Efficacy of Atypical Antipsychotic Medication in the Management of Behaviour Problems in Children with Intellectual Disabilities and Borderline Intelligence: A Systematic Review

University of Birmingham, School of Psychology, Birmingham, UK.
Research in developmental disabilities (Impact Factor: 4.41). 08/2011; 32(6):2121-33. DOI: 10.1016/j.ridd.2011.07.031
Source: PubMed


The use of medications to manage problem behaviours is widespread. However, robust evidence to support their use seems to be lacking. The aim was to review research evidence into the efficacy of atypical antipsychotic medication in managing problem behaviour in children with intellectual disabilities and borderline intelligence. A systematic review was conducted for placebo-controlled randomised double-blind trials. The included studies (N = 6) showed that risperidone was significantly more effective than placebo in managing problem behaviours. However, most studies highlighted adverse events primarily somnolence and weight gain. There is now some evidence in favour of the use of risperidone. However, because of possible adverse events, these medications have to be used with caution.

Download full-text


Available from: Gemma Unwin, Oct 15, 2015
  • Source
    • "Another problem with lithium prescribing is that in some people with severe ID it may not be possible to carry out recommended blood tests. A prospective 12 months follow-up study found little evidence of use of lithium in ID by UK psychiatrists (Unwin et al., 2011). There is not as yet much evidence for the effectiveness of other mood stabilizers such as sodium valproate, carbamazepine, and lamotrigine, which may provide a better alternative to lithium. "
    [Show abstract] [Hide abstract]
    ABSTRACT: This review of research into mental disorders in people with intellectual disabilities (ID) focuses on research in this field that has originated from the United Kingdom in the last 2 decades. It considers research developments into the epidemiology of mental disorders and problem behaviors, psychopharmacology, psychosocial interventions, and services for people with ID.
    Journal of Mental Health Research in Intellectual Disabilities 04/2013; 6(2):127-158. DOI:10.1080/19315864.2012.708100
  • [Show abstract] [Hide abstract]
    ABSTRACT: To describe the relationship between mental health diagnosis and treatment with antipsychotics among U.S. Medicaid-enrolled children over time. Medicaid Analytic Extract (MAX) files for 50 states and the District of Columbia from 2002 to 2007. Repeated cross-sectional design. Using logistic regression, outcomes of mental health diagnosis and filled prescriptions for antipsychotics were standardized across demographic and service use characteristics and reported as probabilities across age groups over time. Center for Medicaid Services data extracted by means of age, ICD-9 codes, service use intensity, and National Drug Classification codes. Antipsychotic use increased by 62 percent, reaching 354,000 youth by 2007 (2.4 percent). Although youth with bipolar disorder, schizophrenia, and autism proportionally were more likely to receive antipsychotics, youth with attention deficit hyperactivity disorder (ADHD) and those with three or more mental health diagnoses were the largest consumers of antipsychotics over time; by 2007, youth with ADHD accounted for 50 percent of total antipsychotic use; 1 in 7 antipsychotic users were youth with ADHD as their only diagnosis. In the context of safety concerns, disproportionate antipsychotic use among youth with nonapproved indications illustrates the need for more generalized efficacy data in pediatric populations.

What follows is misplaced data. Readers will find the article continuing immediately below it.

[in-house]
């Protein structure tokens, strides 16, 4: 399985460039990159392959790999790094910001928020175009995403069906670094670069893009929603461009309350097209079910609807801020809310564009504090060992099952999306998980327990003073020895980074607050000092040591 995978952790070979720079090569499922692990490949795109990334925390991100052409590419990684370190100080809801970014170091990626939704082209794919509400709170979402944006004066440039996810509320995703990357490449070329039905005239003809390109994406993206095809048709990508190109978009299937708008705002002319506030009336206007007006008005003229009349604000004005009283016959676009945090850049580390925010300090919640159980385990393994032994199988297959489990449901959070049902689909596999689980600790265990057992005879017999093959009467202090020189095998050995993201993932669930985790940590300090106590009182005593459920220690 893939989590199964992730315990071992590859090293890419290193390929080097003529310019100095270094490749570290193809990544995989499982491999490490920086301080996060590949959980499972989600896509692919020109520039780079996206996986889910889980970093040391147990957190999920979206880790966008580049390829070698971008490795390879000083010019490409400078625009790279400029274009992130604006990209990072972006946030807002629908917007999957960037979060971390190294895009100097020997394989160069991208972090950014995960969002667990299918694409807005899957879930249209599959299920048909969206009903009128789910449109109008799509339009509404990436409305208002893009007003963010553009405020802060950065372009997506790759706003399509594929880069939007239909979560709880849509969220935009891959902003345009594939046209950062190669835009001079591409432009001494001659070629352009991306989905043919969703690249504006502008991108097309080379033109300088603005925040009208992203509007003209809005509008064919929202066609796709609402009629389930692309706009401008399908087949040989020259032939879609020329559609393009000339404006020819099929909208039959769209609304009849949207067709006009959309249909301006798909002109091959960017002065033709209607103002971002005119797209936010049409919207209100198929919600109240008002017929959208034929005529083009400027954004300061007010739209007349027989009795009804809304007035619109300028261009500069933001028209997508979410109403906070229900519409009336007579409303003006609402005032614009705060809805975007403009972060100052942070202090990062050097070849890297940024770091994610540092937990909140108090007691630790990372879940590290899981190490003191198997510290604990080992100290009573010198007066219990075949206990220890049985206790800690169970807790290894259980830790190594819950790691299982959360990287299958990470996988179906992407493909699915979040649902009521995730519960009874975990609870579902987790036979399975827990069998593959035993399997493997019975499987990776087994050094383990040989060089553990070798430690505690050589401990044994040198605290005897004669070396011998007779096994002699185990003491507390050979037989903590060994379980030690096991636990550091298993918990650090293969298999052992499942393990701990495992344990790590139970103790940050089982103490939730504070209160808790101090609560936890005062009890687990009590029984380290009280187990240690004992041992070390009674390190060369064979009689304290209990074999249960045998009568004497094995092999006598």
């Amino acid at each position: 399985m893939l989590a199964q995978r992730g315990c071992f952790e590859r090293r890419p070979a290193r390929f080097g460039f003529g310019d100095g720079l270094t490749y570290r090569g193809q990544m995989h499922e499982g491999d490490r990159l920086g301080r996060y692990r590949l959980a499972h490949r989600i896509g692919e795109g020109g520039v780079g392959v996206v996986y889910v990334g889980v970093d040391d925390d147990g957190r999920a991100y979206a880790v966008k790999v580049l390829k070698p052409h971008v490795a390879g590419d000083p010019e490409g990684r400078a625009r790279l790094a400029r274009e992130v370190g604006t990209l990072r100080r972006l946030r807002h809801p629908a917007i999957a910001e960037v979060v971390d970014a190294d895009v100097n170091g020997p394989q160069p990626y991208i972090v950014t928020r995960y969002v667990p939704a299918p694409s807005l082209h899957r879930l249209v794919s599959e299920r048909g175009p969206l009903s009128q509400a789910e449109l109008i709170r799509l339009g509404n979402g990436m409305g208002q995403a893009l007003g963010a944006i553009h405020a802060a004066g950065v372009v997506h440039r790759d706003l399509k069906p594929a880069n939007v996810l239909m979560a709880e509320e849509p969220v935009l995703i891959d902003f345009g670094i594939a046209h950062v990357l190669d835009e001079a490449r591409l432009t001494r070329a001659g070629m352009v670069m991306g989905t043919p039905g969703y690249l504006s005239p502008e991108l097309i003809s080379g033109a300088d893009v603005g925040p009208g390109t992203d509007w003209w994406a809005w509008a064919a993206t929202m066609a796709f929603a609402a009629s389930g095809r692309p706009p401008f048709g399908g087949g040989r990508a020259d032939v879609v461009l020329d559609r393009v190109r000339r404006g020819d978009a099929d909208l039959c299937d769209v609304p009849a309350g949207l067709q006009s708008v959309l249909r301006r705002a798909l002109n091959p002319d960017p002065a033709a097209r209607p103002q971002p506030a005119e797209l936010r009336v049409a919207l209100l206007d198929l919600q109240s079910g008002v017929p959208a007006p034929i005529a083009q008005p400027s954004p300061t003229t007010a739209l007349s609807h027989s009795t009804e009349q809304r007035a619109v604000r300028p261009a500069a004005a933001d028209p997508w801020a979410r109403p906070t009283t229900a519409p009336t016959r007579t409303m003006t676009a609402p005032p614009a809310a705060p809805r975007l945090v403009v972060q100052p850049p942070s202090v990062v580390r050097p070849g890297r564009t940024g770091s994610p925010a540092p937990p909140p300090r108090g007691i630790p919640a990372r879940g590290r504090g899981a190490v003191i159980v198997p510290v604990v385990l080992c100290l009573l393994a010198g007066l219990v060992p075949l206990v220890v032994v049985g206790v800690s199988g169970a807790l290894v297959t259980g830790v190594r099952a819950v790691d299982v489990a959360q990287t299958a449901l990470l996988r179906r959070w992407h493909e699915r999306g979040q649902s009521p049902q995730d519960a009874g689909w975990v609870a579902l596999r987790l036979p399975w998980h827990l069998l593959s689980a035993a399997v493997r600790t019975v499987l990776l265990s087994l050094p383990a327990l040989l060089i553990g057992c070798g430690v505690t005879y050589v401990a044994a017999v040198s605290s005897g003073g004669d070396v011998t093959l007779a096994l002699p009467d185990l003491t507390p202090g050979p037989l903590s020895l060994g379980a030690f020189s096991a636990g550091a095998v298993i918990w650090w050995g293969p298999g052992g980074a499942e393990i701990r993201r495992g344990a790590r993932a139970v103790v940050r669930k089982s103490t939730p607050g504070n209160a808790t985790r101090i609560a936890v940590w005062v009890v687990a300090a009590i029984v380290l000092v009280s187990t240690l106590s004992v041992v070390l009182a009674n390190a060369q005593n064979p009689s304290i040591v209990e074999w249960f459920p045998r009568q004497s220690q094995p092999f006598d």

Health Services Research 09/2012; 47(5):1836-60. DOI:10.1111/j.1475-6773.2012.01461.x · 2.78 Impact Factor
  • [Show abstract] [Hide abstract]
    ABSTRACT: Purpose ‐ The purpose of this article is to explore the current evidence base in understanding the relationship between mental health and challenging behaviour in people with intellectual disabilities. Design/methodology/approach ‐ The article discusses how challenging behaviour is associated with psychiatric disorders. Common aetiological factors between challenging behaviour and psychiatric disorders and diagnostic issues are considered. The article ends with a review of the assessment and management of challenging behaviour within the context of mental health. Findings ‐ Several studies have highlighted common aetiological factors that are responsible for challenging behaviour and psychiatric disorders in people with intellectual disabilities, and although there is an overlap in the symptoms, both are thought to be different phenomena. Treatment of the psychiatric disorder should ameliorate the challenging behaviour, although a functional analysis of the behaviour may still be required in order to understand the purpose of the behaviour. There is evidence for a range of different treatment approaches. Originality/value ‐ The article will assist professionals working with people with intellectual disabilities to understand the complex relationship between mental health and challenging behaviour. It also gives guidance on principles of management of people with complex mental health and behavioural needs.
    09/2012; 6(5). DOI:10.1108/20441281211261131
Show more